It’s a working vacation in Vietnam

Cellphone time, on a pleasant day by Hoan Kiem Lake, Hanoi

DA NANG, VIETNAM – As usual, I have waited more than a week to write something about my latest journey. Seems to be a habit of mine.

This particular trip has turned into a working vacation, which though fairly lucrative, has cut into my free time somewhat.

A few days before I was going to leave Zhengzhou, a former colleague from Jishou University asked if I could proofread and edit a translation they had prepared of a book by a Chinese author. (I cannot reveal who the author is, or the title of the book.) She asked if I could finish it in five days, and I had to explain I was leaving in three for Hong Kong and then Vietnam. So, we agreed on a five-day extension.

It was 198 pages long.

Everything was going along swimmingly, until I caught a nasty head cold in Hanoi, which rendered me useless for two days. But I managed to process the book by the agreed deadline, and collected the other half of my fees.

Then they offered me another job – 191 pages this time, but by the same author. What the hell, I figured. Nothing like earning money to defray the cost of travel. I know people who do this kind of thing for a living.

So, that’s what I’ve been doing: dividing my time between proofing two long books and being The World Traveler™.

To be honest, this trip I have not been consumed with the urge to see as many sights as possible. In Japan I visited five cities in almost four weeks, and in Malaysia, as many in the same amount of time. Before taking off on this trip, I had already decided to make it shorter, largely because (at the time) my travel funds were rather modest, and because I wanted to be less rushed.

Unlike the earlier trips, I have played this one more by ear. I originally had planned to stay a week in Hanoi, but since I lost two days from the head cold, I extended my stay, and decided to spend the remaining time in Da Nang.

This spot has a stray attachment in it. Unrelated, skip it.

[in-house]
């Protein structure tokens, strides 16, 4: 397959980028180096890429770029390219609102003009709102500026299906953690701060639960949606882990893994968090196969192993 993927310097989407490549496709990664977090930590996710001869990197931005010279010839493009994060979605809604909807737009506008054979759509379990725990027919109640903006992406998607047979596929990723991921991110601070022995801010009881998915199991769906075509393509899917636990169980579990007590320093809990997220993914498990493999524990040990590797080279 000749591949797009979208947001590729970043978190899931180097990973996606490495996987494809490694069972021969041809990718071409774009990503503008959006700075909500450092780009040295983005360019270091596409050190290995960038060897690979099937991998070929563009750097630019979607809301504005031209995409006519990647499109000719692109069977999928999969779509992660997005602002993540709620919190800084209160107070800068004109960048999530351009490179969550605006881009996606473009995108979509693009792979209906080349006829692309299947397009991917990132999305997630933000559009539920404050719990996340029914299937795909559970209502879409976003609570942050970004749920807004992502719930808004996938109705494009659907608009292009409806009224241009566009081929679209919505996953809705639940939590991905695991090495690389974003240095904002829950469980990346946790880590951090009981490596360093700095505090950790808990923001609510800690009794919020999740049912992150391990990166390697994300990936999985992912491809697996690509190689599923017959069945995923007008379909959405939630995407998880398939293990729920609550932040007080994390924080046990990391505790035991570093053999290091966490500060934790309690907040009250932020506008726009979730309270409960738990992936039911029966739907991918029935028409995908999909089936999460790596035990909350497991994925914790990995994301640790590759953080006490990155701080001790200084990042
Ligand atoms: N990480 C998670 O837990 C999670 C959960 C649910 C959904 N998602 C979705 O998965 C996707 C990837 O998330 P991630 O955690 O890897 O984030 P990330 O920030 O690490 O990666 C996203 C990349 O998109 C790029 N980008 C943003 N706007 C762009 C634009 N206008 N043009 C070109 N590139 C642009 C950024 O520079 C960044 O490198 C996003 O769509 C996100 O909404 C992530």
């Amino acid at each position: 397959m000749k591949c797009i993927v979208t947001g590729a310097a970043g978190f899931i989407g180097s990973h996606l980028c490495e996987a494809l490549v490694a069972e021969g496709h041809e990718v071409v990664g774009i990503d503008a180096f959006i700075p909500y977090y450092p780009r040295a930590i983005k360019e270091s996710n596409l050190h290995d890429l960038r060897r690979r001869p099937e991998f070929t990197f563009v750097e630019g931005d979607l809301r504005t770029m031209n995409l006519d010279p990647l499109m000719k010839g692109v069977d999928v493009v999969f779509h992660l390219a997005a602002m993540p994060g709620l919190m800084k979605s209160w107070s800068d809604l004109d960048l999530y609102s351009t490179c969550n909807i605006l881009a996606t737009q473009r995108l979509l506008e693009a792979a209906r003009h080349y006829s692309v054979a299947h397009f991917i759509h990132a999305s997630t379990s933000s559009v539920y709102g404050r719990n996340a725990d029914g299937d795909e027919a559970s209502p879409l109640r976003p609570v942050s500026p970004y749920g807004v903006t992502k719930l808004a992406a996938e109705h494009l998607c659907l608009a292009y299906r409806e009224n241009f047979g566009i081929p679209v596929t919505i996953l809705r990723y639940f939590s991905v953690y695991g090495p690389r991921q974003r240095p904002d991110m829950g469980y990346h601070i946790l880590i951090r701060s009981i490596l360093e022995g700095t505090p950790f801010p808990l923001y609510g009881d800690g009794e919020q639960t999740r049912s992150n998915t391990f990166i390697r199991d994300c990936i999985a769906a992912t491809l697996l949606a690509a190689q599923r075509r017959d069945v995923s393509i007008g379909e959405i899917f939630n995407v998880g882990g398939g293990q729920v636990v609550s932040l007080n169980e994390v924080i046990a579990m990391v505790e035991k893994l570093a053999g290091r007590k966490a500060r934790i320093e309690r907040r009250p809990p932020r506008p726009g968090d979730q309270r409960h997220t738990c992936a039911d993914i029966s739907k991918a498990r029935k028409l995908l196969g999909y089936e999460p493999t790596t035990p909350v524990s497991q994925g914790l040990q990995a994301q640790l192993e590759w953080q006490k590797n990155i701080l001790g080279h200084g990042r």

I wonder what Ho Chi Minh would say about Vietnamese buying Rolls-Royces.

Halong Bay was an option, but one of the other guests at my Airbnb in Hanoi’s Old Quarter told me the weather was not very hospitable for open-boat travel. So, I figured a place further south might be a bit warmer. I picked Da Nang because I wanted to be near the ocean, even it was too chilly to swim in it.

Yeah, it’s been chilly here in the northern half of Vietnam. Today it reached 70°F, but mostly it was in the 50s at night or 60s in the day in Hanoi. Still, it’s better than the snow I left behind in Henan Province.

I’ll be in Da Nang till Sunday, then it’s back to Hanoi and Hong Kong. Chinese New Year begins on the 16th, and I have not quite worked out where I will be yet. Probably somewhere in China, but we’ll see.

I’ll go into more details later, but Vietnam is both very affordable and very inviting. There are westerners everywhere, not to mention the busloads of Chinese, Korean and Japanese tourists. Like China, the ostensibly communist nation of Vietnam has embraced capitalism wholeheartedly. I even came across a Rolls-Royce dealership in Hanoi! But prices so far are pennies on the dollar. Had I realized how inexpensive everything is, I would have come earlier than I did.

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